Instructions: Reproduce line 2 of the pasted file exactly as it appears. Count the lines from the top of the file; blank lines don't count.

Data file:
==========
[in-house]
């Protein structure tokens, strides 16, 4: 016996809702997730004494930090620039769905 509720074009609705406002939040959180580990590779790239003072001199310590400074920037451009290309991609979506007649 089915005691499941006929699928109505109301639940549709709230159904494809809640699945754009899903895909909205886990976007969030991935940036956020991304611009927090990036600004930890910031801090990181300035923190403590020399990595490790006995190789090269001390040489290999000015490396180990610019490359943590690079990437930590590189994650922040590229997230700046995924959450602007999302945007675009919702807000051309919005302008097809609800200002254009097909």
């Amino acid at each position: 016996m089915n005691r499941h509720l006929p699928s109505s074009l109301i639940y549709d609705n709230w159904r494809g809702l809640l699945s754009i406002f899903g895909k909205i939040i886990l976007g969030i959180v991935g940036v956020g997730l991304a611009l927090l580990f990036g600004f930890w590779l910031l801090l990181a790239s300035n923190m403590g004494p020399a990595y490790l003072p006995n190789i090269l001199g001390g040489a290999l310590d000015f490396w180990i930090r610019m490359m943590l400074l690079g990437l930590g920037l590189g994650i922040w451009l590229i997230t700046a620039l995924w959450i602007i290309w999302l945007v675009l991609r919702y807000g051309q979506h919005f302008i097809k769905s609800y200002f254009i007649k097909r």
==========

């Protein structure tokens, strides 16, 4: 016996809702997730004494930090620039769905 509720074009609705406002939040959180580990590779790239003072001199310590400074920037451009290309991609979506007649 089915005691499941006929699928109505109301639940549709709230159904494809809640699945754009899903895909909205886990976007969030991935940036956020991304611009927090990036600004930890910031801090990181300035923190403590020399990595490790006995190789090269001390040489290999000015490396180990610019490359943590690079990437930590590189994650922040590229997230700046995924959450602007999302945007675009919702807000051309919005302008097809609800200002254009097909």